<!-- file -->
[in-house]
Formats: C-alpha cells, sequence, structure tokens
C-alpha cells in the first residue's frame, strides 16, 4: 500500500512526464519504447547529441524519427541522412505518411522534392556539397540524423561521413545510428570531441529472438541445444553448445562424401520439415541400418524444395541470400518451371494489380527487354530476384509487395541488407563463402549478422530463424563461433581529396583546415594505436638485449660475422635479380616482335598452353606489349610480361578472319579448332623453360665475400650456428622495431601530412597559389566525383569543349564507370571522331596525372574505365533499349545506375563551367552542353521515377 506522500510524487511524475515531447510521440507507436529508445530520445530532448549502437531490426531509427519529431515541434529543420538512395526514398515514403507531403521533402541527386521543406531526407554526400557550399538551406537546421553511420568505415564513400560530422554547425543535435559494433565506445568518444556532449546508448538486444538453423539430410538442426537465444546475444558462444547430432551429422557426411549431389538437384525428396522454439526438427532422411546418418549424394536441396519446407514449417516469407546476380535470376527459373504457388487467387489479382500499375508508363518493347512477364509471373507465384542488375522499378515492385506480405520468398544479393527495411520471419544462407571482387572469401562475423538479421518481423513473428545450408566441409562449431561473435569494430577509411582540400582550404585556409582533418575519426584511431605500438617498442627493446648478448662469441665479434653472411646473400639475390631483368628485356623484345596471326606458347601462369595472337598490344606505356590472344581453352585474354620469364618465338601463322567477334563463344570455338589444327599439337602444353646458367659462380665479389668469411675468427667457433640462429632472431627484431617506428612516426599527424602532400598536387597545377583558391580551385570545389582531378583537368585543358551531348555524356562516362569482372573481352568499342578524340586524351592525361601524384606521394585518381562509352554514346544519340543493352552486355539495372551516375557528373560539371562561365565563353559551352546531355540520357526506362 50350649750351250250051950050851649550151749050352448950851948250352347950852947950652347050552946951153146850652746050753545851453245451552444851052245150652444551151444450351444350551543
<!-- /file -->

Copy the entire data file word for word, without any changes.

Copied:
[in-house]
Formats: C-alpha cells, sequence, structure tokens
C-alpha cells in the first residue's frame, strides 16, 4: 500500500512526464519504447547529441524519427541522412505518411522534392556539397540524423561521413545510428570531441529472438541445444553448445562424401520439415541400418524444395541470400518451371494489380527487354530476384509487395541488407563463402549478422530463424563461433581529396583546415594505436638485449660475422635479380616482335598452353606489349610480361578472319579448332623453360665475400650456428622495431601530412597559389566525383569543349564507370571522331596525372574505365533499349545506375563551367552542353521515377 506522500510524487511524475515531447510521440507507436529508445530520445530532448549502437531490426531509427519529431515541434529543420538512395526514398515514403507531403521533402541527386521543406531526407554526400557550399538551406537546421553511420568505415564513400560530422554547425543535435559494433565506445568518444556532449546508448538486444538453423539430410538442426537465444546475444558462444547430432551429422557426411549431389538437384525428396522454439526438427532422411546418418549424394536441396519446407514449417516469407546476380535470376527459373504457388487467387489479382500499375508508363518493347512477364509471373507465384542488375522499378515492385506480405520468398544479393527495411520471419544462407571482387572469401562475423538479421518481423513473428545450408566441409562449431561473435569494430577509411582540400582550404585556409582533418575519426584511431605500438617498442627493446648478448662469441665479434653472411646473400639475390631483368628485356623484345596471326606458347601462369595472337598490344606505356590472344581453352585474354620469364618465338601463322567477334563463344570455338589444327599439337602444353646458367659462380665479389668469411675468427667457433640462429632472431627484431617506428612516426599527424602532400598536387597545377583558391580551385570545389582531378583537368585543358551531348555524356562516362569482372573481352568499342578524340586524351592525361601524384606521394585518381562509352554514346544519340543493352552486355539495372551516375557528373560539371562561365565563353559551352546531355540520357526506362 50350649750351250250051950050851649550151749050352448950851948250352347950852947950652347050552946951153146850652746050753545851453245451552444851052245150652444551151444450351444350551543